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Strain Heated Cooking Oil to Reuse

I have a fry-daddy (small fryer) and like reusing the oil week after week. I found a frugal way of cleaning the oil.

First, I heat the oil up to about 200 degrees F, then turn off. The oil has to be a bit thinner to strain properly. I put a large pot in the sink, put a metal strainer in side of it, and then a paper towel in the strainer. Pour the grease into the paper towel and strainer and it goes into the large pot (crumbs and such will stay in the paper towel). You will need to be cautious doing this! It's very hot and dangerous.

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Do not use plastic anything! Plastic melts.

If you do not feel comfortable doing this, don't! I'd rather have people unharmed and wasting oil than harmed to save a buck or two! I was scared of doing it in the beginning, but got better at it each time it's done.

Source: I've had to work in restaurants during a lot of my adult life and learned how to clean the fryers. Took that experience and figured out a frugal way of cleaning my own grease/oil at home to save money.

By Misty from Ohio

Editor's Note: Please use extreme caution whenever working with hot oil as the burns can be very serious, even possibly fatal. Keep children and pets out of your way to minimize accidents.

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April 10, 20090 found this helpful

I use coffee filters for this job.

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April 10, 20090 found this helpful

I use cheesecloth which is washable and reusable.

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April 10, 20090 found this helpful

Also if you don't feel comfortable pouring from the fryer into the strainer, use something smaller to transfer the hot oil. I have a set of metal measuring cups, and will use one of those if I have to strain hot liquids, rather than pour directly from a large container of the hot liquid.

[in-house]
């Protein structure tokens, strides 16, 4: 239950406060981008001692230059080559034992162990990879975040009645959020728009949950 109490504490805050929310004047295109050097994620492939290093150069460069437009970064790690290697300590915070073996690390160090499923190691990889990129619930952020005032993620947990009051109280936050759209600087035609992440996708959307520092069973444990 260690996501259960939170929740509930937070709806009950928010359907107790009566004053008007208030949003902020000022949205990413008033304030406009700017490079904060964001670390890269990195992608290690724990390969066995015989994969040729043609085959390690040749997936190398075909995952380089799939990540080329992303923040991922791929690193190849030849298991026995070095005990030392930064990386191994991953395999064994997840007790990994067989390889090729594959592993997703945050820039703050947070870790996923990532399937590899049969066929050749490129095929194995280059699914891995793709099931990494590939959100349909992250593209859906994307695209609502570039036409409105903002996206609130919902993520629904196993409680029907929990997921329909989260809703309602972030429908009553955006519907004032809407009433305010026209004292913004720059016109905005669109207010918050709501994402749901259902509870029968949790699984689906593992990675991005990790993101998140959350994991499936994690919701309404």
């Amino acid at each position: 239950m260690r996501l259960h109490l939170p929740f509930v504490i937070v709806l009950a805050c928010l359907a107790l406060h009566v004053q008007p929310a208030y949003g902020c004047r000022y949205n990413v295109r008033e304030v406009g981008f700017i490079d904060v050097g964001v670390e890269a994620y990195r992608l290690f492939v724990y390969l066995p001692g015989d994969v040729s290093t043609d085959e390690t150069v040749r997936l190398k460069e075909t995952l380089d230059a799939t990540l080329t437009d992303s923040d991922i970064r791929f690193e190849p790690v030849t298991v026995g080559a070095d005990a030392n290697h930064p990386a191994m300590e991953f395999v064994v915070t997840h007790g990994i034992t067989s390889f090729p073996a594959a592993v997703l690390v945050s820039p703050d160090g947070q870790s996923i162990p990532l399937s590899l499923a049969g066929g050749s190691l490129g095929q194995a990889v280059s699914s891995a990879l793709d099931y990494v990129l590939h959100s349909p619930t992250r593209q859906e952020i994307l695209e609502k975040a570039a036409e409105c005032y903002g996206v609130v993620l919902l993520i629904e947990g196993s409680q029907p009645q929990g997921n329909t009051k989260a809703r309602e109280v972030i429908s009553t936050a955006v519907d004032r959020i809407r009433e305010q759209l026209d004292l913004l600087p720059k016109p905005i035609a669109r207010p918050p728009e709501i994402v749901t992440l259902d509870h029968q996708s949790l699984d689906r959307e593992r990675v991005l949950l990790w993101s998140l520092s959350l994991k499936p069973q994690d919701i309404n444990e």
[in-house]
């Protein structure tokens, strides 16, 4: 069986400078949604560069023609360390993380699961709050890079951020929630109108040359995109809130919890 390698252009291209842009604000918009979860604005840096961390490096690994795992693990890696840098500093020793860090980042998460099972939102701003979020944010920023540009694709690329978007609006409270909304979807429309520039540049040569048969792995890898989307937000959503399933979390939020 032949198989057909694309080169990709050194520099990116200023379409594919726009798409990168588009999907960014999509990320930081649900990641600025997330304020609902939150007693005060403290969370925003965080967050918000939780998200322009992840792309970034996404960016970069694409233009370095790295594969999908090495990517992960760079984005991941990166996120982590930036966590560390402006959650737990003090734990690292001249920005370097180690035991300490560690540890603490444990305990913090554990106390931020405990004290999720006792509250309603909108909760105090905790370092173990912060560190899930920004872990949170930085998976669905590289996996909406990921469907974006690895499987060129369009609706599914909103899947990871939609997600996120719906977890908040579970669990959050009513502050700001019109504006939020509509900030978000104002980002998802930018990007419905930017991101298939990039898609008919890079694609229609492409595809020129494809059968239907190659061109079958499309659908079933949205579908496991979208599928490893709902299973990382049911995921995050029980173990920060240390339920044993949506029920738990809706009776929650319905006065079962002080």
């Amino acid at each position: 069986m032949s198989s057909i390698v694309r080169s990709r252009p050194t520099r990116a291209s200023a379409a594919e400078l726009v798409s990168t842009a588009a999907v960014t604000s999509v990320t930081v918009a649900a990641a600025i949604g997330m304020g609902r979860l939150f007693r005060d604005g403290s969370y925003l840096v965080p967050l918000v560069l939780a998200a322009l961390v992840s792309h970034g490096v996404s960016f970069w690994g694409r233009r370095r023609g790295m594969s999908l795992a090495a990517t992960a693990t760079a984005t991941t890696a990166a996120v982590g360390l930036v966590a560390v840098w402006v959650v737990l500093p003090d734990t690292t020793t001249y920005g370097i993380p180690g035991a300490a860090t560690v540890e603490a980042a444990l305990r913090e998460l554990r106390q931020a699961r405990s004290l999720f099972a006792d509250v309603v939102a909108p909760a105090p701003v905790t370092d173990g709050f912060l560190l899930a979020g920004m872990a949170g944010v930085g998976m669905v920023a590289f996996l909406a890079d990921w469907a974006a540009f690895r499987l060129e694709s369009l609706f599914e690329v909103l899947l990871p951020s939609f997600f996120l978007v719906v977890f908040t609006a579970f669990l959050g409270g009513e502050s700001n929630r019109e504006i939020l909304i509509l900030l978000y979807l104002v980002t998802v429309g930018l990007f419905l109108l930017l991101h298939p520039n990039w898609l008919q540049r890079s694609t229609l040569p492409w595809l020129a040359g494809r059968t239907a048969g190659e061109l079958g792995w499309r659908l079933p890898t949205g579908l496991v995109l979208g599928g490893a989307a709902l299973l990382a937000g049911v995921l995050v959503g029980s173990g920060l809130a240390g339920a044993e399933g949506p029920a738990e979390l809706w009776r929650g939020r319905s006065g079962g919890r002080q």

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April 13, 20090 found this helpful

You can also use a coffee filter.

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May 19, 20090 found this helpful

I have started to wonder the same thing. I fry boneless breaded chicken about 1-2 times per week (usually in Canola, but sometimes Vegetable Oil). It seems such a waste to just throw the oil away, considering the cost. I will "attempt" the coffee filter method. I might have tried this years ago. I am just hard pressed to believe that the thickness of the oil can actually go through the coffee filter, with it's tightly compressed fibers. If many of you have tried it successfully, I will try it. I am sure that if it works, it must take a long time to filter, right?

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January 28, 20100 found this helpful

Re using coffee filters. It is a relatively slow process, but works best if the oil is pre-strained through a tea strainer, old clean cotton rag, cheesecloth, etc. At the cost of good oil, esp. if using peanut oil, it's worth it!

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